After news reports broke this month that the White House was drafting sanctions against Chinese businesses and individuals for hacking, China hastily dispatched a senior official, Meng Jianzhu, to Washington to head off the possibility of an embarrassing announcement in the days before Xi's visit.
Meng held four days of meetings with FBI Director James B. Comey, Homeland Security Secretary Jeh Johnson and national security advisor Susan Rice. The meetings took on an especially urgent tone as Meng prepared to depart. U.S. and Chinese staff worked together in a Washington hotel until 4 a.m. on Sept. 12, hammering out an agreement aimed at forestalling sanctions in exchange for Chinese promises to cooperate more in investigations of cyberattacks.
The negotiators tentatively settled on the outlines of four areas of agreement, that, if adopted, would for the first time establish rules of the road for the two countries on cyberattacks and how they can cooperate when there are investigations of misconduct in cyberspace. Two U.S. officials described the negotiations on condition of anonymity in discussing the closed-door deliberations, but would not reveal the details of the agreement. The late-night haggling session could form the basis for an announcement on cybersecurity cooperation during Xi's visit, if both sides agree to make it public.
But some U.S. officials are concerned that China won't follow through with its promises after Xi's visit, leaving open the possibility that sanctions could be imposed later.
On Wednesday, Obama took a tough stance, warning that the U.S. would take action if attacks continue.
"We are preparing a number of measures that will indicate to the Chinese that this is not just a matter of us being mildly upset, but is something that will put significant strains on the bilateral relationship if not resolved," Obama told executives at the Business Roundtable group in Washington.
"We are prepared to take some countervailing actions in order to get their attention," he said. "My hope is that it gets resolved short of that."
If the U.S. goes forward with sanctions against Chinese businesses and individuals, it would be the first use of a presidential order signed in April giving the U.S. Treasury authority to freeze bank accounts and property of individuals and foreign entities that engage in commercial espionage online or destructive cyberattacks. The sanctions would also prohibit U.S. companies from doing business with listed individuals and entities.
Beyond computer hacking, Obama is expected to challenge Xi on China's recently adopted and proposed laws dealing with its national security and limiting the activities of foreign nongovernmental organizations. The NGO regulations could limit the operations of U.S. universities that have a presence in China, as well as other American nonprofit groups that work in areas including the environment, health and civil society. These groups — supported, somewhat unusually, by U.S. business interests — have applied significant pressure on the administration to speak out on the matter.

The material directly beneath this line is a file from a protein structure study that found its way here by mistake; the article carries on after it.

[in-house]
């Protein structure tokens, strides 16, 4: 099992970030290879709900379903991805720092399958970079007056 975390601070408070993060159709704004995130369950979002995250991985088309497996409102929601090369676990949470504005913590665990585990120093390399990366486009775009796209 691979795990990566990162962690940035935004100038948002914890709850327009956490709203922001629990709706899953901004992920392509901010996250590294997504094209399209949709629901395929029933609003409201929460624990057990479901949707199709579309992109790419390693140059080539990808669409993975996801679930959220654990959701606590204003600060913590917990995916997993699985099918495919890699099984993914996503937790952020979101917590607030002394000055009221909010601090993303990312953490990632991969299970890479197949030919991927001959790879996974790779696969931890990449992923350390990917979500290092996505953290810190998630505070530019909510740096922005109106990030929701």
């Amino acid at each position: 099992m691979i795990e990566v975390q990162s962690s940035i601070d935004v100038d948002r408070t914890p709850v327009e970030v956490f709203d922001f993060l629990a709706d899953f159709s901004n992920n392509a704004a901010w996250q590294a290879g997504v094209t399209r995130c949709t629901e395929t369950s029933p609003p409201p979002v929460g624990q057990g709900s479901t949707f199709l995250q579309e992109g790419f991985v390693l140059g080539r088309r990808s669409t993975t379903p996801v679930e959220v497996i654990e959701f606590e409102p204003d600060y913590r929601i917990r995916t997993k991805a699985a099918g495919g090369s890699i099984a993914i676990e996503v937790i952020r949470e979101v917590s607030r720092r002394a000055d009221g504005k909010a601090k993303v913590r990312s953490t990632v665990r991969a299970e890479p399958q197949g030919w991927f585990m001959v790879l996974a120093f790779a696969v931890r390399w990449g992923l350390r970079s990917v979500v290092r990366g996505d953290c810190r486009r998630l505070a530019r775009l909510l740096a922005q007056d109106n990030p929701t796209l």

"Obama's probably going to address this very robustly," said Johnson of the Center for Strategic and International Studies. "It'll probably be a testy issue."
In a sign of some cooperation before the visit, the U.S. repatriated one of China's most-wanted fugitives, Yang Jinjun, who faces corruption charges.
Still, Clayton Dube, head of the U.S.-China Institute at USC, said he believes U.S.-China frictions are greater than they've been in the last 10 years.
"I think there's a very real set of issues that really defy easy resolution," he said. What makes the situation even more complicated, added Dube, is that economic and business relations — which for years have served as a sort of ballast in the relationship — have also gotten rockier.
"You've got the business community — which was previously lobbying for the U.S. government to tread lightly, to facilitate greater exchange to not get in the way — now it's asking the U.S. government to do what it can to alleviate issues and do what it can. When you have business communities mobilizing on things like proposed NGO law, that's unusual," he said.
"When you have so much concern about difficulty protecting one's network, IP, trade practices or negotiating secrets, when there's this much worrying going on, it really speaks to a new era in U.S.-China relations."
Makinen reported from Beijing and Cloud and Richter from Washington. Times staff writer Brian Bennett in Washington contributed to this report.